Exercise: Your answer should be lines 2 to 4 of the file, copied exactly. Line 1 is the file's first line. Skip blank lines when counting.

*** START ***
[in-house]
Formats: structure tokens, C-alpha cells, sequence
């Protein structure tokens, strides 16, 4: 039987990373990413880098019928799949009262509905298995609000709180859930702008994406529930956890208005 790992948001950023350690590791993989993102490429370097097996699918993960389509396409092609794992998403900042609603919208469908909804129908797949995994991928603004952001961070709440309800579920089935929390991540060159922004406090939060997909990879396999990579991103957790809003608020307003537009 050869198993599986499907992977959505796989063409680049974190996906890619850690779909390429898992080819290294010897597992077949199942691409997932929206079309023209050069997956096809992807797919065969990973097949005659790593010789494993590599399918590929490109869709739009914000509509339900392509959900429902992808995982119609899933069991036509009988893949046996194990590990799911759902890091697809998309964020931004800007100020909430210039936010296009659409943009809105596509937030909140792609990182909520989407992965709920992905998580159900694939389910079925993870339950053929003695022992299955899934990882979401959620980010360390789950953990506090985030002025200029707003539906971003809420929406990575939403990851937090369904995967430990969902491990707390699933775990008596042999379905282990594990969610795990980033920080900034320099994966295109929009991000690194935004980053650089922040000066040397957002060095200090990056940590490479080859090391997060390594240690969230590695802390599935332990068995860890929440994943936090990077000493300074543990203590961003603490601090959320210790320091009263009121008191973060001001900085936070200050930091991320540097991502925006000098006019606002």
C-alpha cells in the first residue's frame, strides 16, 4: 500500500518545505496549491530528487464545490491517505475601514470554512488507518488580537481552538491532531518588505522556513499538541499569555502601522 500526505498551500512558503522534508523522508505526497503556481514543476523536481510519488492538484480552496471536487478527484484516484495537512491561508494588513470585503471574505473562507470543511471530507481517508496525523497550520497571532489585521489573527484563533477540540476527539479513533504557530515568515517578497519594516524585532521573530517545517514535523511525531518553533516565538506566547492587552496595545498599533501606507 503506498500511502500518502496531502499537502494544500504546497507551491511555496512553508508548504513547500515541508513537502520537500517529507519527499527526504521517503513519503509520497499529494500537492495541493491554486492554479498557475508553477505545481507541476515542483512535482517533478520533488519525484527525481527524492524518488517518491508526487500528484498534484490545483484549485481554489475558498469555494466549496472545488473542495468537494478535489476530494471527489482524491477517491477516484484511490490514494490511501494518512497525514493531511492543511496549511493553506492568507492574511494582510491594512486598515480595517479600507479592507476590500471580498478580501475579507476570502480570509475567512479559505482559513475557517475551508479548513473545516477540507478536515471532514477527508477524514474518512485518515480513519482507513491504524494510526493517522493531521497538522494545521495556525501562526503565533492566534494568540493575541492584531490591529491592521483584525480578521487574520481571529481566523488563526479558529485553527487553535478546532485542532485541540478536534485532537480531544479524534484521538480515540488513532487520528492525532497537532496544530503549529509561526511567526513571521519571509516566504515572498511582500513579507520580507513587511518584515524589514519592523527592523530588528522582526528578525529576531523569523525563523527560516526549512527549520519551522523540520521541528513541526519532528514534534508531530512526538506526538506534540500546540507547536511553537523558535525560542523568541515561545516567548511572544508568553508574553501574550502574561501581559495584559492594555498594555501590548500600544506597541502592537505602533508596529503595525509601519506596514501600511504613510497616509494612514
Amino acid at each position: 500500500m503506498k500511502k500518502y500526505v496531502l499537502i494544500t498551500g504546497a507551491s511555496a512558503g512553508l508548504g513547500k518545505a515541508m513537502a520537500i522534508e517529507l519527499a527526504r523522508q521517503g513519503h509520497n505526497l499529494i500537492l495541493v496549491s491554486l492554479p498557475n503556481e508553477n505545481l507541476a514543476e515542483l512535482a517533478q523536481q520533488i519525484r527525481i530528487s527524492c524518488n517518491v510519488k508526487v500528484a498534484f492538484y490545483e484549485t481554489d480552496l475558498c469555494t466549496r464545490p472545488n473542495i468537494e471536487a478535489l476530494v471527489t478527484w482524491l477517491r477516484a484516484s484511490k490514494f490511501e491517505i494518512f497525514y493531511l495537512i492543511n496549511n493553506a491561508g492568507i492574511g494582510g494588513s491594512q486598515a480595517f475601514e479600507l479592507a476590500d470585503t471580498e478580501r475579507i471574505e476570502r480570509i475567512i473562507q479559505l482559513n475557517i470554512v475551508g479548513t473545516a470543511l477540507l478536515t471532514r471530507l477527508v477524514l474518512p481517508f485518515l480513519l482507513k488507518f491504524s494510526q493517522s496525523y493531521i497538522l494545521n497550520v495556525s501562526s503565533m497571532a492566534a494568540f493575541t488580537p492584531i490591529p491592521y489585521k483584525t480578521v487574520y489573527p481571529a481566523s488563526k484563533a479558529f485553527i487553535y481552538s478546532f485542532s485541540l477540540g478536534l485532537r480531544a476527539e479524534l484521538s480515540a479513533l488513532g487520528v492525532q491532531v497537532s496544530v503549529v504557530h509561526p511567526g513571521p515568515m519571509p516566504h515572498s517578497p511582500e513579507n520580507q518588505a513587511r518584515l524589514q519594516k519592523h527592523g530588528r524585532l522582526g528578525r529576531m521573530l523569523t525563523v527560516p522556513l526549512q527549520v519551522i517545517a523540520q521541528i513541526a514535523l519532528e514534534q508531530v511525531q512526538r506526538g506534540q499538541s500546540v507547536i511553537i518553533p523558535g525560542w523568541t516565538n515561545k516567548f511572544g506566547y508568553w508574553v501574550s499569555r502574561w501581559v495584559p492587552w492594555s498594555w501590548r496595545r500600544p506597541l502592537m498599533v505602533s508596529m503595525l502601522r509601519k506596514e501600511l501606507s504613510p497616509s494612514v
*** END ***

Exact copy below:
Formats: structure tokens, C-alpha cells, sequence
């Protein structure tokens, strides 16, 4: 039987990373990413880098019928799949009262509905298995609000709180859930702008994406529930956890208005 790992948001950023350690590791993989993102490429370097097996699918993960389509396409092609794992998403900042609603919208469908909804129908797949995994991928603004952001961070709440309800579920089935929390991540060159922004406090939060997909990879396999990579991103957790809003608020307003537009 050869198993599986499907992977959505796989063409680049974190996906890619850690779909390429898992080819290294010897597992077949199942691409997932929206079309023209050069997956096809992807797919065969990973097949005659790593010789494993590599399918590929490109869709739009914000509509339900392509959900429902992808995982119609899933069991036509009988893949046996194990590990799911759902890091697809998309964020931004800007100020909430210039936010296009659409943009809105596509937030909140792609990182909520989407992965709920992905998580159900694939389910079925993870339950053929003695022992299955899934990882979401959620980010360390789950953990506090985030002025200029707003539906971003809420929406990575939403990851937090369904995967430990969902491990707390699933775990008596042999379905282990594990969610795990980033920080900034320099994966295109929009991000690194935004980053650089922040000066040397957002060095200090990056940590490479080859090391997060390594240690969230590695802390599935332990068995860890929440994943936090990077000493300074543990203590961003603490601090959320210790320091009263009121008191973060001001900085936070200050930091991320540097991502925006000098006019606002």
C-alpha cells in the first residue's frame, strides 16, 4: 500500500518545505496549491530528487464545490491517505475601514470554512488507518488580537481552538491532531518588505522556513499538541499569555502601522 500526505498551500512558503522534508523522508505526497503556481514543476523536481510519488492538484480552496471536487478527484484516484495537512491561508494588513470585503471574505473562507470543511471530507481517508496525523497550520497571532489585521489573527484563533477540540476527539479513533504557530515568515517578497519594516524585532521573530517545517514535523511525531518553533516565538506566547492587552496595545498599533501606507 503506498500511502500518502496531502499537502494544500504546497507551491511555496512553508508548504513547500515541508513537502520537500517529507519527499527526504521517503513519503509520497499529494500537492495541493491554486492554479498557475508553477505545481507541476515542483512535482517533478520533488519525484527525481527524492524518488517518491508526487500528484498534484490545483484549485481554489475558498469555494466549496472545488473542495468537494478535489476530494471527489482524491477517491477516484484511490490514494490511501494518512497525514493531511492543511496549511493553506492568507492574511494582510491594512486598515480595517479600507479592507476590500471580498478580501475579507476570502480570509475567512479559505482559513475557517475551508479548513473545516477540507478536515471532514477527508477524514474518512485518515480513519482507513491504524494510526493517522493531521497538522494545521495556525501562526503565533492566534494568540493575541492584531490591529491592521483584525480578521487574520481571529481566523488563526479558529485553527487553535478546532485542532485541540478536534485532537480531544479524534484521538480515540488513532487520528492525532497537532496544530503549529509561526511567526513571521519571509516566504515572498511582500513579507520580507513587511518584515524589514519592523527592523530588528522582526528578525529576531523569523525563523527560516526549512527549520519551522523540520521541528513541526519532528514534534508531530512526538506526538506534540500546540507547536511553537523558535525560542523568541515561545516567548511572544508568553508574553501574550502574561501581559495584559492594555498594555501590548500600544506597541502592537505602533508596529503595525509601519506596514501600511504613510497616509494612514